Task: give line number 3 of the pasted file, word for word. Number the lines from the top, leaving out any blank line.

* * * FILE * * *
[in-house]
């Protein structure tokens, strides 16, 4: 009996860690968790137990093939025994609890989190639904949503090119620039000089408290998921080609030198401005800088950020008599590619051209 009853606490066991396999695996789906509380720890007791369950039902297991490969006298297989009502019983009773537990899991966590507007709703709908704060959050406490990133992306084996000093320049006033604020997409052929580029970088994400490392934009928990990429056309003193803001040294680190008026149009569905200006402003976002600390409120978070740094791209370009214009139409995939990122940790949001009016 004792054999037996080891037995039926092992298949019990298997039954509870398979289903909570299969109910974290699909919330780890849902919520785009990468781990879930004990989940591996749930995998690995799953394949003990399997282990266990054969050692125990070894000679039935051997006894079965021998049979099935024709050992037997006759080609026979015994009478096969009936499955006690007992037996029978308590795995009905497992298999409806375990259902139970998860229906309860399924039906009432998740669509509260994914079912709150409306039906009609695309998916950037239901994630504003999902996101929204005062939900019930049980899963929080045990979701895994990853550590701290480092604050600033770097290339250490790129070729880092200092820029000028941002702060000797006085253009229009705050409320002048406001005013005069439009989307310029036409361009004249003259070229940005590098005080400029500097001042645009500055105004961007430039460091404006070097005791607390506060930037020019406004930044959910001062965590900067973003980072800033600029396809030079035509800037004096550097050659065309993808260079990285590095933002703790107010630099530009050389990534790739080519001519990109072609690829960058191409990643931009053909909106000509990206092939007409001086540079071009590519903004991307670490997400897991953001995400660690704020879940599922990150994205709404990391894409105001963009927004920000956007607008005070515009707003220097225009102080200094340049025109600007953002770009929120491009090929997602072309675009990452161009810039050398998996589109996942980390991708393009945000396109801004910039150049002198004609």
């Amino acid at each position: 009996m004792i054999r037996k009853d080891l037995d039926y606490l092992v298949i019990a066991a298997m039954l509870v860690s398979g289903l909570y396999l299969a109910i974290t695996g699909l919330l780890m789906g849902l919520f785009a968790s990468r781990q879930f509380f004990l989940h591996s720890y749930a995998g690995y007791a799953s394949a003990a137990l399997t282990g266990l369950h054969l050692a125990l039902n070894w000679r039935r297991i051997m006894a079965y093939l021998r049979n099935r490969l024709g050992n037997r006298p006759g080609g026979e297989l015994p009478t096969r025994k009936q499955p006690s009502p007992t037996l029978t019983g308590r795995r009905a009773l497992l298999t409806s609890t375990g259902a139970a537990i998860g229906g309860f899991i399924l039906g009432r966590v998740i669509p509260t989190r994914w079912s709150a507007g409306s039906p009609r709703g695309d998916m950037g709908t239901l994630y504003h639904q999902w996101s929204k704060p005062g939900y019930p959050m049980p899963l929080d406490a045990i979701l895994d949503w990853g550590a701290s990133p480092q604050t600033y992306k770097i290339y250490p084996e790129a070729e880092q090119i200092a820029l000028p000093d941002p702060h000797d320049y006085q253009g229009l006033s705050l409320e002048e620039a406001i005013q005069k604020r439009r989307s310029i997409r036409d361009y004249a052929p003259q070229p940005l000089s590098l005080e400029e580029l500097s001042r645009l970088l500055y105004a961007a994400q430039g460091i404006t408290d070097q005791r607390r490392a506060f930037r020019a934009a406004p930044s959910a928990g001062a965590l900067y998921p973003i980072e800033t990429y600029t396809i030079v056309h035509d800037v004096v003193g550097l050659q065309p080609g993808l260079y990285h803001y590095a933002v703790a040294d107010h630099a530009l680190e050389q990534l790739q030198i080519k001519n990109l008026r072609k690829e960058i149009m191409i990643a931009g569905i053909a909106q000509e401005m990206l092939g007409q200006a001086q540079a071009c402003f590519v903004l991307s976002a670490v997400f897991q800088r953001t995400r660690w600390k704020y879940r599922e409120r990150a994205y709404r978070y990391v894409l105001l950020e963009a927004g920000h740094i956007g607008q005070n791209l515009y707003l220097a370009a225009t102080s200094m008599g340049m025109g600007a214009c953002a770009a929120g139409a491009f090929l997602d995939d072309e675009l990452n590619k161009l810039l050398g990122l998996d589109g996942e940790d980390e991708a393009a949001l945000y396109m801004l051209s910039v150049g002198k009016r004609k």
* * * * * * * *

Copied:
């Amino acid at each position: 009996m004792i054999r037996k009853d080891l037995d039926y606490l092992v298949i019990a066991a298997m039954l509870v860690s398979g289903l909570y396999l299969a109910i974290t695996g699909l919330l780890m789906g849902l919520f785009a968790s990468r781990q879930f509380f004990l989940h591996s720890y749930a995998g690995y007791a799953s394949a003990a137990l399997t282990g266990l369950h054969l050692a125990l039902n070894w000679r039935r297991i051997m006894a079965y093939l021998r049979n099935r490969l024709g050992n037997r006298p006759g080609g026979e297989l015994p009478t096969r025994k009936q499955p006690s009502p007992t037996l029978t019983g308590r795995r009905a009773l497992l298999t409806s609890t375990g259902a139970a537990i998860g229906g309860f899991i399924l039906g009432r966590v998740i669509p509260t989190r994914w079912s709150a507007g409306s039906p009609r709703g695309d998916m950037g709908t239901l994630y504003h639904q999902w996101s929204k704060p005062g939900y019930p959050m049980p899963l929080d406490a045990i979701l895994d949503w990853g550590a701290s990133p480092q604050t600033y992306k770097i290339y250490p084996e790129a070729e880092q090119i200092a820029l000028p000093d941002p702060h000797d320049y006085q253009g229009l006033s705050l409320e002048e620039a406001i005013q005069k604020r439009r989307s310029i997409r036409d361009y004249a052929p003259q070229p940005l000089s590098l005080e400029e580029l500097s001042r645009l970088l500055y105004a961007a994400q430039g460091i404006t408290d070097q005791r607390r490392a506060f930037r020019a934009a406004p930044s959910a928990g001062a965590l900067y998921p973003i980072e800033t990429y600029t396809i030079v056309h035509d800037v004096v003193g550097l050659q065309p080609g993808l260079y990285h803001y590095a933002v703790a040294d107010h630099a530009l680190e050389q990534l790739q030198i080519k001519n990109l008026r072609k690829e960058i149009m191409i990643a931009g569905i053909a909106q000509e401005m990206l092939g007409q200006a001086q540079a071009c402003f590519v903004l991307s976002a670490v997400f897991q800088r953001t995400r660690w600390k704020y879940r599922e409120r990150a994205y709404r978070y990391v894409l105001l950020e963009a927004g920000h740094i956007g607008q005070n791209l515009y707003l220097a370009a225009t102080s200094m008599g340049m025109g600007a214009c953002a770009a929120g139409a491009f090929l997602d995939d072309e675009l990452n590619k161009l810039l050398g990122l998996d589109g996942e940790d980390e991708a393009a949001l945000y396109m801004l051209s910039v150049g002198k009016r004609k």